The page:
Several years ago, I got the chance to view the NCMA’s Rembrandt exhibition pretty much alone. I wrote the following back then but never published it. Here it is, with some editing.
This time, in an unusual shift from my obsession with Rembrandt's self-portraits, I focused most of my viewing time on the history paintings. The history paintings seemed to contain ideologies that we're still embodying today, and this post focuses on one painting as an example of how we might find some relevance in Rembrandt's work to our lives today.
Lucretia is one of the more intense pieces at the NCMA's Rembrandt in America. It has a greater variety of mark-making techniques than in any other painting in the show. There are rough daubs, messy knife-marks, tight brushstrokes, interlocking textures, a small amount of sgraffito, and much more besides. The edges sometimes get a bit lost up close, and some of the rendering breaks down into marks that don't follow the forms. What's so fascinating about the piece is that there are sections of painting that are uncontrolled to the point of being terrible and horrible, but those exact sections are so well-defined and studied that it contributes further to the content of the piece, which is itself terrible and horrible.
A quick refresher on the history of Lucretia: she was raped by the son of the last Tarquin King of Rome while her husband was away at war. Lucretia then either called her husband or went to him, begged for vengeance against the King's son, and stabbed herself in the heart, dying at his feet. Because of this offense, her husband then instigated the overthrow of the Tarquins, who were replaced by two elected consuls and later, emperors.
The way I see it, Lucretia's death is a story of personal actions that have wider public effects. We still see this sort of thing happen all the time--probably half of the political scandals in recent memory are some combination of personal sexual action and wider political consequence.
Restricting the view of this piece to Lucretia herself, we see her right at the moment of her death, just after her stabbing. It was her sense of honor that propelled her to take her own life. The stain of rape, to her, must have been completely unrecoverable, making her less than a human. Knowing that she would have no societal existence, the personal action of suicide became political at the moment she asked for vengeance. In a sense, she had to actualize her political existence by dying. This is a perfect way to define politics in its culturally relevant sense. Politics is the way that larger forces mobilize us in our daily existence. It's not simply the bickering of senators or the public opinion as a whole--it's the set of structures that pervade society down to the smallest level. (I think that this is the conception of politics that we're seeing at work in recent protests. They're protesting the pervasive structures within our society which force our actions.)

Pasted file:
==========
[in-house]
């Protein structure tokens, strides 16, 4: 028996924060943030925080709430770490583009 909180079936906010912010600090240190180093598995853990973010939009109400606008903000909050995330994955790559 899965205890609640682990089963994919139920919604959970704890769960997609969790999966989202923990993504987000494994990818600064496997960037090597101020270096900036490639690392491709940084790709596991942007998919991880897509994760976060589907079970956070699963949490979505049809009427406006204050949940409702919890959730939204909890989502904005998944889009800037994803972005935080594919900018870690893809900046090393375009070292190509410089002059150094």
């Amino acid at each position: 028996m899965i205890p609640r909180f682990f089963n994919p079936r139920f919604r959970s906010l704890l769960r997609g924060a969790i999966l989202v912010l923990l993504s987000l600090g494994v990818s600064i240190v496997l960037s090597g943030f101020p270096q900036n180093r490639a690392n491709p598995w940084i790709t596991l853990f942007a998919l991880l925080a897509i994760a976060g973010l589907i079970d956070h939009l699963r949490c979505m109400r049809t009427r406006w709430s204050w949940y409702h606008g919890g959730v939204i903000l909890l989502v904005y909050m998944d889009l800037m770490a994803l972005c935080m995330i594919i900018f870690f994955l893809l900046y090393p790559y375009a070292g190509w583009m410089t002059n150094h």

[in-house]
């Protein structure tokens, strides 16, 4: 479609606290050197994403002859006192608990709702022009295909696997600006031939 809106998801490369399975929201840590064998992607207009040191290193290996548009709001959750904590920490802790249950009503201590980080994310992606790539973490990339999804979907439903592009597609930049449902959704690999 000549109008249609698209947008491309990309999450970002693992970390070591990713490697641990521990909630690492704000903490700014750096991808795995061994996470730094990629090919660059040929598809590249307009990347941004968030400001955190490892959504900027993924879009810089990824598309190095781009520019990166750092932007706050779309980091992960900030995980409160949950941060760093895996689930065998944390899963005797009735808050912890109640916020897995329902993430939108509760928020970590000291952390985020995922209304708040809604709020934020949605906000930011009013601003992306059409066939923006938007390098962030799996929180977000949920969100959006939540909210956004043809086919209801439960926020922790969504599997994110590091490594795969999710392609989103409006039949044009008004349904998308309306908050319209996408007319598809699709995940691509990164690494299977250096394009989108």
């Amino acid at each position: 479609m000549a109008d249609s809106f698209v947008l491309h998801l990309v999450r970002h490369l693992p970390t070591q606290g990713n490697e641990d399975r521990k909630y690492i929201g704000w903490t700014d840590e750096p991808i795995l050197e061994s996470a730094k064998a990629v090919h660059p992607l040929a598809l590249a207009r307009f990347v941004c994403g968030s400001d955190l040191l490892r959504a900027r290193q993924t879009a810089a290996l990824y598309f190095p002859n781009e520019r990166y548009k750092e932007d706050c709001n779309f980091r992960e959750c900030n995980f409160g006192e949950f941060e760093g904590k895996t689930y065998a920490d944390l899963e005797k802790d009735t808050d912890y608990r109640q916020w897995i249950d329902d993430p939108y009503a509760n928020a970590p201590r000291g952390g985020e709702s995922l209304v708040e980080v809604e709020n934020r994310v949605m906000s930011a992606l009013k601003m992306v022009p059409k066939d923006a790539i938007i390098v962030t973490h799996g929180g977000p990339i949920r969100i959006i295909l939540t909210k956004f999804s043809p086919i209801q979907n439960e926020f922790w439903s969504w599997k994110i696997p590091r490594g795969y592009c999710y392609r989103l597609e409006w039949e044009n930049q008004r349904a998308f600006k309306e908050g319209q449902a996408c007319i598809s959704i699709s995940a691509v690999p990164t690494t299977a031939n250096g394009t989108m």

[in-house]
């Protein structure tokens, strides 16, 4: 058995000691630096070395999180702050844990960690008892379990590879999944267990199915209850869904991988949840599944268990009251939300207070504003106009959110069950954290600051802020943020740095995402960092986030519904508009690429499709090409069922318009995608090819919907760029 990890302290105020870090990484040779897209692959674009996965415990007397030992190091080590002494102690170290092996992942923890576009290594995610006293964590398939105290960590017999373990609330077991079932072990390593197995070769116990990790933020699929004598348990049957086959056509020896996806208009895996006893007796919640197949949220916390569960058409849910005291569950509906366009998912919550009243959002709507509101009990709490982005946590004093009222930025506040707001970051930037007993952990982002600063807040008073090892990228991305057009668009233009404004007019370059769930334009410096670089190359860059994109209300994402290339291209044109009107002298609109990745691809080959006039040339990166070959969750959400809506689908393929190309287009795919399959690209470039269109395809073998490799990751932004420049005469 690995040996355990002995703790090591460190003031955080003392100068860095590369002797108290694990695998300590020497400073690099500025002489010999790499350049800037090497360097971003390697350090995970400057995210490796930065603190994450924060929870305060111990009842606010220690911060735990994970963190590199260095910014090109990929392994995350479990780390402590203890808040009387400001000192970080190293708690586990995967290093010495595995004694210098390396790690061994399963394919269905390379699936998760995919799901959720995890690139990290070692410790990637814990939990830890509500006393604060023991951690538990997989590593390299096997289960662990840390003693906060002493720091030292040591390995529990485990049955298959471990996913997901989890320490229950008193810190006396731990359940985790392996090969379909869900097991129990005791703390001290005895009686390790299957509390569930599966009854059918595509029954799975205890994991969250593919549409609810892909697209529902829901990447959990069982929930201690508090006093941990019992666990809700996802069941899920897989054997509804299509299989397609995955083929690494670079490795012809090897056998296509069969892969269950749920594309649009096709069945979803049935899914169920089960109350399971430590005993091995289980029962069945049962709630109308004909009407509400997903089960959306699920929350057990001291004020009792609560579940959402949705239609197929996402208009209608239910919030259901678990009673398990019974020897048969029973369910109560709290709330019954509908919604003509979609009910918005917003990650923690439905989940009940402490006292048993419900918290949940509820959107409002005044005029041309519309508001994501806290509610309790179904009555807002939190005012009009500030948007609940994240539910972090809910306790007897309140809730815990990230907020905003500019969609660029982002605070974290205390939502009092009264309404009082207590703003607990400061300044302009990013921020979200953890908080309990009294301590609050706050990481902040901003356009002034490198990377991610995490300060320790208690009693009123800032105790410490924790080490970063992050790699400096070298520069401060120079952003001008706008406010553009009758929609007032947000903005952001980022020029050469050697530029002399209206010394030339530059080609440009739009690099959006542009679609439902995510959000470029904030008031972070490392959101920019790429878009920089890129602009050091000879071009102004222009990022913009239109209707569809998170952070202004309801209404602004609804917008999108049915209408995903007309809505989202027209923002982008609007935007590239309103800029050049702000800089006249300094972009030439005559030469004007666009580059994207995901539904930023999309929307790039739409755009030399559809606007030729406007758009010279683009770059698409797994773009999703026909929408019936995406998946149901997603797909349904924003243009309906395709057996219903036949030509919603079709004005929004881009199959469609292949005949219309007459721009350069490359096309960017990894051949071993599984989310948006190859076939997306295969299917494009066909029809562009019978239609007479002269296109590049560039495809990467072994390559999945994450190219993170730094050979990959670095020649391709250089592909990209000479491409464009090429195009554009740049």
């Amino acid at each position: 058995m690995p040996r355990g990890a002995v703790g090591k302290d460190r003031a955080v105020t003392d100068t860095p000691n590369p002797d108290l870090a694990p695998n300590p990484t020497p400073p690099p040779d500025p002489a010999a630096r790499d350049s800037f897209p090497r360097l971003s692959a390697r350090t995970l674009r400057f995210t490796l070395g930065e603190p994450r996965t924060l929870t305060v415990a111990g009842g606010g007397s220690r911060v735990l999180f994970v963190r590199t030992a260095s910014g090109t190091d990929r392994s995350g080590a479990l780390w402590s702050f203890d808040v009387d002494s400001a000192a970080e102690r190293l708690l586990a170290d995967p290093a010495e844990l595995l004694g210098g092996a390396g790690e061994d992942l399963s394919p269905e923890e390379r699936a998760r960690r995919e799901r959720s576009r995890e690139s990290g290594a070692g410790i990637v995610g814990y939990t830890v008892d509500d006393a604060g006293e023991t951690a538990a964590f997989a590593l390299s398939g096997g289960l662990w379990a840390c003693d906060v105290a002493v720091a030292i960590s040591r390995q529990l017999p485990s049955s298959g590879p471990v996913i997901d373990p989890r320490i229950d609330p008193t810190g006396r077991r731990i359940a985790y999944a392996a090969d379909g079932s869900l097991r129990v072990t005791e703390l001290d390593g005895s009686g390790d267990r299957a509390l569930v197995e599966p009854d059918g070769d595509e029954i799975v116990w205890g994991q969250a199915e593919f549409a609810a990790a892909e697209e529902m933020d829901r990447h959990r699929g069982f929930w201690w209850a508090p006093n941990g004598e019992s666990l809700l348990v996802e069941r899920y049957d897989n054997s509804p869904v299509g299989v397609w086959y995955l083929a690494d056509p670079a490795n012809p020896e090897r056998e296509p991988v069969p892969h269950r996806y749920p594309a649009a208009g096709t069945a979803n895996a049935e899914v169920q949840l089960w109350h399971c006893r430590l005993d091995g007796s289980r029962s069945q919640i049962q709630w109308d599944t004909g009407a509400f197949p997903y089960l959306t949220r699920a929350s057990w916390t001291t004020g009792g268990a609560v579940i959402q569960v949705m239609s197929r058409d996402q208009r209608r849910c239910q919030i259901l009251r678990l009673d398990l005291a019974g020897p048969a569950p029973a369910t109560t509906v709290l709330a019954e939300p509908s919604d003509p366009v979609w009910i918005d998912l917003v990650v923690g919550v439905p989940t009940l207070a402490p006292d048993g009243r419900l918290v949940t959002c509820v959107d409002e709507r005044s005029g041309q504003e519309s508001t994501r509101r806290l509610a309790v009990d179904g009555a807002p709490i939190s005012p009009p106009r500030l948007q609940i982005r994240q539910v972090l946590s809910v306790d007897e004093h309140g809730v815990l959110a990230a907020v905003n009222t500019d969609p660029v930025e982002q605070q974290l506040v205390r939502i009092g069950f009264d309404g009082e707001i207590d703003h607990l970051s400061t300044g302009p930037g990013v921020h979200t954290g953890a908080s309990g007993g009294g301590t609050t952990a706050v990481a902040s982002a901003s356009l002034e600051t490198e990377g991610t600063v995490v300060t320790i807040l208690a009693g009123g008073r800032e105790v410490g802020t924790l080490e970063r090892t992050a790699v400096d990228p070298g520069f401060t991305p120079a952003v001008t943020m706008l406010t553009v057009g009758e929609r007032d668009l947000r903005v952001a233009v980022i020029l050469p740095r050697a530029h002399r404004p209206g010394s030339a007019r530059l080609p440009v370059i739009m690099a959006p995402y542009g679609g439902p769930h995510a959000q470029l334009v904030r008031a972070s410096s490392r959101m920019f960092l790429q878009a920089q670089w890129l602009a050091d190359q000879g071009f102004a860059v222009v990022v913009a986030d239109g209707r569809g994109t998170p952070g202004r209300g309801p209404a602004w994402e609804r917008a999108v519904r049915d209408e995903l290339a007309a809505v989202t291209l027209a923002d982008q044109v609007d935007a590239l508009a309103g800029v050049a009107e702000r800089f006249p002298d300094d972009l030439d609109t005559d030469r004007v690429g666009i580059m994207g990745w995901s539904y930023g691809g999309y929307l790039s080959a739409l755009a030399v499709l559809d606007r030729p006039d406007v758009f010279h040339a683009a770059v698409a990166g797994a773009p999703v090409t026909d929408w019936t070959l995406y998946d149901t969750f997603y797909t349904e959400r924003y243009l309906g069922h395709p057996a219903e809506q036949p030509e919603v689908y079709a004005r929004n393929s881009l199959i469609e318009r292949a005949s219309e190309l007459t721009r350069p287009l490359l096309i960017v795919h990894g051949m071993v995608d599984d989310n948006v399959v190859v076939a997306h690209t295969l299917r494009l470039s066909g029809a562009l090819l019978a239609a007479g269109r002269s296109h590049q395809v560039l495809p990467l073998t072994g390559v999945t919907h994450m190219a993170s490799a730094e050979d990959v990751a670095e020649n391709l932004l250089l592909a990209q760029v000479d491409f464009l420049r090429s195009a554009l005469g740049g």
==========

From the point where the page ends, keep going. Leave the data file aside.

Another way to look at Lucretia is from the point of view of victimization. We think now of rape victims as, well, victims. We encourage recovery, therapy, and prosecution of the aggressor. There is no responsibility on the part of the victim, and this is as it should be. Currently, the personal and political strength of a rape victim comes from survival. But historically speaking, it was not always this way, as we can see in the story of Lucretia. Of course, rape was an offense with respect to the rapist, but it also had the effect of shaming the victim and even legal consequences for the victim. In certain cultures, women would never be able to marry, and already existing marriages were discontinued.
The painting itself is a portrait of Hendrickje Stoffels, who was Rembrandt's maid, and later lover, with whom he had a child. She died in 1663 during an outbreak of the plague, which makes Lucretia, painted in 1666, a posthumous portrait of her. That, in itself, injects the piece with even more personal meaning. Here, she is alone, dying, with one hand holding a knife, and the other holding a rope, perhaps connected to a servant's bell. Why did Rembrandt choose Hendrickje as the model for the piece? It's obviously mournful, but is there a connection of the emotional content of Hendrickje's death and Lucretia's death?
What's probably most interesting about this painting is that he's putting Hendrickje in death again. It's as if he's re-contextualizing her death, which is sort of odd. Does the painting elevate Hendrickje's death? Does it highlight its meaninglessness? The piece becomes a two-fold history painting--both recent history and the far past, and it's conflation of subjects resonates with great complexity in the interaction of the personal and the political.
The painting is doubly fictional. It brings Hendrickje back as a character, barely alive, perpetually on the cusp of death, playing a historical figure who is more or less a character, having passed from historical fact to the realm of legend and myth. Some background on Hendrickje's relationship with Rembrandt will help unfold those connections. She was 20 years younger, first his maid, then his lover. They had a child together, but they never married because Rembrandt would have then lost the inheritance from his first marriage to Saskia von Uylenburgh, which would have put him in bankruptcy.
Hendrickje's relationship with Rembrandt was kept from advancing in a legitimized way because of political and economic structures regarding marriage, and her death was more or less without political meaning, which may explain the setting of Lucretia. Within the bounds of the painting itself, the subject is stripped of its political context and brought to a personal level. When looking at Lucretia, we exist politically (we become Lucretia's spouse, Lucius Tarquinius, with her dying in front of us), and at the same time, we exist personally (we become Rembrandt mourning for Hendrickje).